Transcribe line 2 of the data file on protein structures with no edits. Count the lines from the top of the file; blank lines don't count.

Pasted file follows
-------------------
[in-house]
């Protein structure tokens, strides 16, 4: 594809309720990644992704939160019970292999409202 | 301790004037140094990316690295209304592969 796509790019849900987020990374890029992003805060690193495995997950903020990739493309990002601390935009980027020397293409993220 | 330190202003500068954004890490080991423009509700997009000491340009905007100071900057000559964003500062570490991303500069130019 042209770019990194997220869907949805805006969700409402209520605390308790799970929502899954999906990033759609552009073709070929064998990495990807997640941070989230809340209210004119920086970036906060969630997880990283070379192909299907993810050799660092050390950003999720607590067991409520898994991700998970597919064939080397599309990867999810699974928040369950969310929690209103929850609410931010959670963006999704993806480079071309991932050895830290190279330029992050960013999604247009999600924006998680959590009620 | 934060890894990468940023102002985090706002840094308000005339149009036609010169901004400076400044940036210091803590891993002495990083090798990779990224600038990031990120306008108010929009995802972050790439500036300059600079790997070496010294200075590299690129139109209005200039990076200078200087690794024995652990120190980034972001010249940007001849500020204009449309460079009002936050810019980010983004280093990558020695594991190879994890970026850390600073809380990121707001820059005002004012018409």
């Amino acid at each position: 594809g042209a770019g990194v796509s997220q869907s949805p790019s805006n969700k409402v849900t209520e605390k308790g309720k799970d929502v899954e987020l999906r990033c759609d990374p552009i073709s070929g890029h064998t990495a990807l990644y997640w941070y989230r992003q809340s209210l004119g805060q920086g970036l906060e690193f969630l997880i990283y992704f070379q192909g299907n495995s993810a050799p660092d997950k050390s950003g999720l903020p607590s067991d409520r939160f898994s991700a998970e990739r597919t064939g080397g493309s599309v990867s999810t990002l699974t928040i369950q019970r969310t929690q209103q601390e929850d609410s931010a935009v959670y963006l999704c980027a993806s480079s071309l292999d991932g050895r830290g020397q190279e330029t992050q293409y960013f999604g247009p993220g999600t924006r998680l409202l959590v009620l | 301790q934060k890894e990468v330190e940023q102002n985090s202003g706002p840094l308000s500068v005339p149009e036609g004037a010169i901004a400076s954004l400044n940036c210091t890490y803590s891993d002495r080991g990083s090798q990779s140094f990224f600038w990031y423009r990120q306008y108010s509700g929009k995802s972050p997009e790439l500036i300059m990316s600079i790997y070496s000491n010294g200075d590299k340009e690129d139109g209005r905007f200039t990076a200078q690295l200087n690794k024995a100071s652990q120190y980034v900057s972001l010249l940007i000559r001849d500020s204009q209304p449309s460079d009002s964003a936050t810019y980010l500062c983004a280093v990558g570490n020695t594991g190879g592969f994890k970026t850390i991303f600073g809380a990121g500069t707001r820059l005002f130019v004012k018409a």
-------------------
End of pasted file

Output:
């Protein structure tokens, strides 16, 4: 594809309720990644992704939160019970292999409202 | 301790004037140094990316690295209304592969 796509790019849900987020990374890029992003805060690193495995997950903020990739493309990002601390935009980027020397293409993220 | 330190202003500068954004890490080991423009509700997009000491340009905007100071900057000559964003500062570490991303500069130019 042209770019990194997220869907949805805006969700409402209520605390308790799970929502899954999906990033759609552009073709070929064998990495990807997640941070989230809340209210004119920086970036906060969630997880990283070379192909299907993810050799660092050390950003999720607590067991409520898994991700998970597919064939080397599309990867999810699974928040369950969310929690209103929850609410931010959670963006999704993806480079071309991932050895830290190279330029992050960013999604247009999600924006998680959590009620 | 934060890894990468940023102002985090706002840094308000005339149009036609010169901004400076400044940036210091803590891993002495990083090798990779990224600038990031990120306008108010929009995802972050790439500036300059600079790997070496010294200075590299690129139109209005200039990076200078200087690794024995652990120190980034972001010249940007001849500020204009449309460079009002936050810019980010983004280093990558020695594991190879994890970026850390600073809380990121707001820059005002004012018409």